Botched art restoration prompts conservation experts to call for regulation
Immaculate Conception painting by Murillo reportedly cleaned by furniture restorer
Botched restoration: Murillo’s original work (left) and two attempts at restoring it. Photographs: Public domain, private collection/Europa Press 2020
Conservation experts have called for a tightening of the laws covering restoration work after a copy of a famous painting by the baroque artist Bartolomé Esteban Murillo became the latest in a long line of artworks to suffer a damaging and disfiguring repair.
A private art collector in the Spanish city of Valencia was reportedly charged €1,200 by a furniture restorer to have the picture of the Immaculate Conception cleaned. But the job did not go as planned, and the face of the Virgin Mary was left unrecognisable despite two attempts to restore it to its original state.
The case has inevitably resulted in comparisons with the infamous “Monkey Christ” incident, eight years ago, when a devout parishioner’s attempt to restore a painting of the scourged Christ on the wall of a church on the outskirts of the northeastern Spanish town of Borja made headlines around the world.
Can you imagine just anyone being allowed to operate on other people? Or someone being allowed to sell medicine without a pharmacist’s licence?
Parallels have also been drawn with the botched restoration of a 16th-century polychrome statue of Saint George and the dragon in northern Spain that left the warrior saint resembling Tintin or a Playmobil figure.
Fernando Carrera, a professor at the Galician School for the Conservation and Restoration of Cultural Heritage, says such cases highlight the need for work to be carried out only by properly trained restorers. “I don’t think this guy – or these people – should be referred to as restorers,” he says. “Let’s be honest: they’re bodgers who botch things up. They destroy things.”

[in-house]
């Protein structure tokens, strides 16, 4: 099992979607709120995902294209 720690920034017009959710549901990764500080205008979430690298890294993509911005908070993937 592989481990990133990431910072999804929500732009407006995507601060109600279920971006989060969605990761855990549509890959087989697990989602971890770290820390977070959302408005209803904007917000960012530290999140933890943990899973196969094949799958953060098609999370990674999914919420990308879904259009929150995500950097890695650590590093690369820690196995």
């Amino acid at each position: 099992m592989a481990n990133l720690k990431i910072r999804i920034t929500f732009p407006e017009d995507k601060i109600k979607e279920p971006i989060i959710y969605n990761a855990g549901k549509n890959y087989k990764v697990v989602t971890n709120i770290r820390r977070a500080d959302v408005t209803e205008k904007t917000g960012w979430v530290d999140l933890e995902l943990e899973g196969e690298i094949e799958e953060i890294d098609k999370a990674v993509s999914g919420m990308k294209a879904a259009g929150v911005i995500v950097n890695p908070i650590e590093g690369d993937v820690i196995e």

Carrera, a former president of Spain’s Professional Association of Restorers and Conservators, says the law currently allows people to engage in restoration projects even if they lack the necessary skills. “Can you imagine just anyone being allowed to operate on other people? Or someone being allowed to sell medicine without a pharmacist’s licence? Or someone who’s not an architect being allowed to put up a building?”
While restorers were “far less important than doctors”, he adds, the sector still needs to be strictly regulated for the sake of Spain’s cultural history. “We see this kind of thing time and time again, and yet it keeps on happening. Paradoxically, it shows just how important professional restorers are. We need to invest in our heritage, but even before we talk about money we need to make sure that the people who undertake this kind of work have been trained in it.”
María Borja, one of the association’s vice-presidents, also says incidents such as the Murillo mishap are “unfortunately far more common than you might think”. Speaking to Europa Press, which broke news of the Murillo repair, she added: “We only find out about them when people report them to the press or on social media, but there are numerous situation when works are undertaken by people who aren’t trained.” Amateur interventions “mean that artworks suffer, and the damage can be irreversible”.
Carrera says Spain has a huge amount of cultural and historical heritage because of all the groups that have passed through the country over the centuries, leaving behind their marks and monuments. Another part of the problem, he adds, is that “some politicians just don’t give a toss about heritage”, meaning that Spain does not have the financial resources to safeguard all the treasures of its past. “We need to focus society’s attention on this so that it chooses representatives who put heritage on the agenda,” he says.
“It doesn’t have to be at the very top, because it’s obviously not like healthcare or employment – there are many more important things. But this is our history.” – Guardian